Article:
How Does EMDR Work for first responders?
A therapist who delivers EMDR treatment will employ a very specific protocol to address the trauma which is not talk therapy. The goal of these guided sessions is to help the sufferer remember events without the same high level of distress. It has a 99% efficacy rate and is excellent in eliminating the acute stress response and preventing PTSD from developing when an event is caught early.
How Long Does EMDR Treatment Last?
An individual EMDR treatment session tends to last for about an hour but can go for as long as 90 minutes. Intensives may also be indicated if the distress is impairing function in the individual. We like to start with weekly sessions until we can reduce frequency to every other week. In the initial session, the therapist will discuss the goals of the treatment and how it works. Patients will not be expected to bring home “homework” or be expected to discuss the trauma in detail.
What Are the Effects of This Treatment?
Some people will notice positive changes in themselves after a few sessions, but others may take longer to notice improvements. Some people may not find EMDR Therapy effective right away depending on how defensive their protective system is (level of dissociation). Over time, distress associated with event will decrease and disappear, and symptoms we describe as the “Too much’s” such as drinking, working, avoidance, etc, will no longer be present. During treatment sessions, the therapist may or may not invite the client to discuss what’s on their mind, patients will simply be asked to recall aspects of their traumatic experience(s). It’s not uncommon for people to feel intense discomfort, especially early on in treatment. In time, as thoughts and memories are processed, the individual will feel less anxiety and panic when recalling events.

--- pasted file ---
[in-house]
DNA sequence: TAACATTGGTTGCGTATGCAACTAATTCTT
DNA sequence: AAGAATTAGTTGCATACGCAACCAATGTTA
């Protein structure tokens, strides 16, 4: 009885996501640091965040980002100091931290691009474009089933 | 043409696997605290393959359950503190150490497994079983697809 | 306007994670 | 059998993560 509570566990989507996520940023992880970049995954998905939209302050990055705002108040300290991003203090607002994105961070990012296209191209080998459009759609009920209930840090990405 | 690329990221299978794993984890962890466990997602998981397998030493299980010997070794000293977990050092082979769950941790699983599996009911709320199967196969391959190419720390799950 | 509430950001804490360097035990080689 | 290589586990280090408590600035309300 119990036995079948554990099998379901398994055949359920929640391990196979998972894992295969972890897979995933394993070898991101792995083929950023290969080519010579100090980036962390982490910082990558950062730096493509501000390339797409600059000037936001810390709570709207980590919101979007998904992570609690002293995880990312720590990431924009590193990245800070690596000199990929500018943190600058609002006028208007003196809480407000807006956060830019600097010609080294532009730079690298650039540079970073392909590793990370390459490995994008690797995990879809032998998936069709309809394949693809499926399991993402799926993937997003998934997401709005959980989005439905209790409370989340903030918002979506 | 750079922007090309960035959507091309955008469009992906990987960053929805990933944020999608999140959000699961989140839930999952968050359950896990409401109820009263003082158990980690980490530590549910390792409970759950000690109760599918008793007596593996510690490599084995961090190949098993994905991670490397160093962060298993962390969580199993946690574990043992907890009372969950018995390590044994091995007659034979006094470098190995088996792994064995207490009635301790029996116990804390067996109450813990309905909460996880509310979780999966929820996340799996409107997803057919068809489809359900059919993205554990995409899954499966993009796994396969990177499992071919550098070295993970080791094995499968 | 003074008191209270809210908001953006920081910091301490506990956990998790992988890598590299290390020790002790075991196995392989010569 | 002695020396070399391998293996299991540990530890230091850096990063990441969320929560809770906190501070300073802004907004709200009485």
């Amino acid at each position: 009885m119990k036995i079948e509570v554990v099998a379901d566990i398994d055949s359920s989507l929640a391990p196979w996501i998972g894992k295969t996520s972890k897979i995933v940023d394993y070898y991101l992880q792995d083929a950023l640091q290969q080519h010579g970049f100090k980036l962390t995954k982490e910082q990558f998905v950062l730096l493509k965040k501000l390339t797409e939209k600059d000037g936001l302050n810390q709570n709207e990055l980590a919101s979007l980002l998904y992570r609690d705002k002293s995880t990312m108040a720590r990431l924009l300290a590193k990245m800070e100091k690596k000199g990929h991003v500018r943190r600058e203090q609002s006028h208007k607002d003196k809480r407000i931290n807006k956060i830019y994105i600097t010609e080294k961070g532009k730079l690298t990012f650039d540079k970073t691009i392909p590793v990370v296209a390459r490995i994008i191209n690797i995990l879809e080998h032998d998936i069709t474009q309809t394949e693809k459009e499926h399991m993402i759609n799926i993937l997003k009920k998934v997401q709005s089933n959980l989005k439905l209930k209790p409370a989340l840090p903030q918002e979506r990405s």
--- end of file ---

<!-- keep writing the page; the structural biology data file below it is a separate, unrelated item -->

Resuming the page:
How Is EMDR Different from Other Forms of Psychotherapy?
EMDR Therapy is different than other types of psychotherapy that typically have a goal of altering the individual’s thoughts, feelings, and responses to the triggering event. EMDR has a goal to change where and how the traumatic memory is stored in the brain. That’s decidedly different from other PTSD treatments. Many therapists believe that this change in where the memory is stored can lead to reduced symptoms of the disorder.
If you are suffering from PTSD, EMDR treatment may be the key to your recovery.